The power of the Linux platform doesn't reside in the fact that it's open source, although it does play an important part. It's all about the community of developers who want to make things better, and most of the time they don't want anything in return, other than recognition for their work. This is not something that you see in the Windows dev community that aims to make money.

Also, Linux is a great platform because there are hundreds of distros out there. Some might think this is a weakness, but it's not. Great ideas found and implemented in one project will eventually land in all the others. Innovation is encouraged and often recognized by most of the other developers.

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Android lands on Microsoft's money-machine island fortress

Filed under
Android
Linux
Microsoft

NCR, the country’s largest supplier of cash machines, was today due to unveil a Linux-powered cash-machine running Google’s smartphone operating system. Called Kalpana*, NCR has developed a secure, customised version of Android KitKat 4.4.4 with chip giant Intel.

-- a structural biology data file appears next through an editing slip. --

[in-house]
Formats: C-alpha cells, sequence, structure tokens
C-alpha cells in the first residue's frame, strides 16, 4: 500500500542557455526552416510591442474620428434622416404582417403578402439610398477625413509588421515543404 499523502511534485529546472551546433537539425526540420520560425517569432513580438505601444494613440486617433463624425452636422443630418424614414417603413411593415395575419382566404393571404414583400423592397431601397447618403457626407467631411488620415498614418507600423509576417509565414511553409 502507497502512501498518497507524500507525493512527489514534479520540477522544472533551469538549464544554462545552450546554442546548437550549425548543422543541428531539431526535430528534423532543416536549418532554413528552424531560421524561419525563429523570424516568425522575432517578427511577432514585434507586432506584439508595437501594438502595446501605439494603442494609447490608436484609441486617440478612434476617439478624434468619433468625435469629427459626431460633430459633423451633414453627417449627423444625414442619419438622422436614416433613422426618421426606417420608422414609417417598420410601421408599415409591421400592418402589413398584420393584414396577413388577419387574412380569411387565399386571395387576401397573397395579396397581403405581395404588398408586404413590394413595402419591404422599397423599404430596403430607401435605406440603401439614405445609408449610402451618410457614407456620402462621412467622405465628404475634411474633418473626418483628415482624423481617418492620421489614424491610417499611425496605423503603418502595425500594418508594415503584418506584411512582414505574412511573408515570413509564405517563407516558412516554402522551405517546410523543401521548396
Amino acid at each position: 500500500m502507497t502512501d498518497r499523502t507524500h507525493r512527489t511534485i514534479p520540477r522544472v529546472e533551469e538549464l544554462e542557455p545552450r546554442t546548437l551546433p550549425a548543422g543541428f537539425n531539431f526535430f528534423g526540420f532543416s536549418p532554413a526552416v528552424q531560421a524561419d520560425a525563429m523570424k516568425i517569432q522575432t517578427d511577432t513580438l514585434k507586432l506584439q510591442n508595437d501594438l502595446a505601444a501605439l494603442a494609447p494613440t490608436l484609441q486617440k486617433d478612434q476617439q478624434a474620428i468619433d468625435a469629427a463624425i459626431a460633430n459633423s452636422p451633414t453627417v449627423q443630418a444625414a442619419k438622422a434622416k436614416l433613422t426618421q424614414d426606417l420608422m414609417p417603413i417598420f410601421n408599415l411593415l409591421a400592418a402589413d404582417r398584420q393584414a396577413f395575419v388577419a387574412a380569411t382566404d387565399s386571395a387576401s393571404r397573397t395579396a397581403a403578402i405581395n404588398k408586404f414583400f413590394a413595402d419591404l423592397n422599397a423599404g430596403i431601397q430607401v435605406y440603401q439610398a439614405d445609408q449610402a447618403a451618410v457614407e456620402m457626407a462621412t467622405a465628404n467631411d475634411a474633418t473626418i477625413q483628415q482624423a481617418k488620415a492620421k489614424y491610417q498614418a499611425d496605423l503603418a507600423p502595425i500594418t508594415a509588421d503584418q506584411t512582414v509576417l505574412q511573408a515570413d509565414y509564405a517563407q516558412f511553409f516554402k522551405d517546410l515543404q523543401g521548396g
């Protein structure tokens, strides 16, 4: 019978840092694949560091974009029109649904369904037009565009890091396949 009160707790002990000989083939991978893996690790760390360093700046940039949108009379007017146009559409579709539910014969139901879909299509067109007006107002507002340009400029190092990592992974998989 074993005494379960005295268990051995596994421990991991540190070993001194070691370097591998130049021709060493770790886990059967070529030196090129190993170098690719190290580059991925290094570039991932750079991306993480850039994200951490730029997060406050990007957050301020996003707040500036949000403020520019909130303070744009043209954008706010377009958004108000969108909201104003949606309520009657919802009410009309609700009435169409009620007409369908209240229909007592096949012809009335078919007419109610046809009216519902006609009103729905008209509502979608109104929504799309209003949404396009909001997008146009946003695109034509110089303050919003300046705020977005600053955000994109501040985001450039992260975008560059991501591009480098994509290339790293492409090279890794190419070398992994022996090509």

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New dual-boot TV boxes run Android + Ubuntu or Windows

Filed under
Android
Microsoft
Ubuntu

Like the idea of a TV box that runs Android and has access to thousands of apps including Netflix, Hulu Plus, and XBMC, but don’t want to buy one unless it can also handle desktop apps like Office or LibreOffice?

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More in Tux Machines

Relax, it's just Ubuntu 15.04. AARGH! IT'S FULL OF SYSTEMD!!!

Most users will notice very little overall difference in this latest Ubuntu release, but it’s this change that packs the biggest punch. There are a couple of new things that make 15.04 worth the upgrade from previous versions, but the really big changes – like the move to Unity 8 and the whole "convergence" of the desktop and mobile versions – remain in the future. Read more More:

Ubuntu Is Slowly Moving Towards the Rolling Release Model

Developers from Canonical explained last week that they intended to rebase the Ubuntu Next flavor (featuring Mir and Unity8) on Snappy, which means that they were also considering moving to a rolling release model, even if it was just for this branch. Read more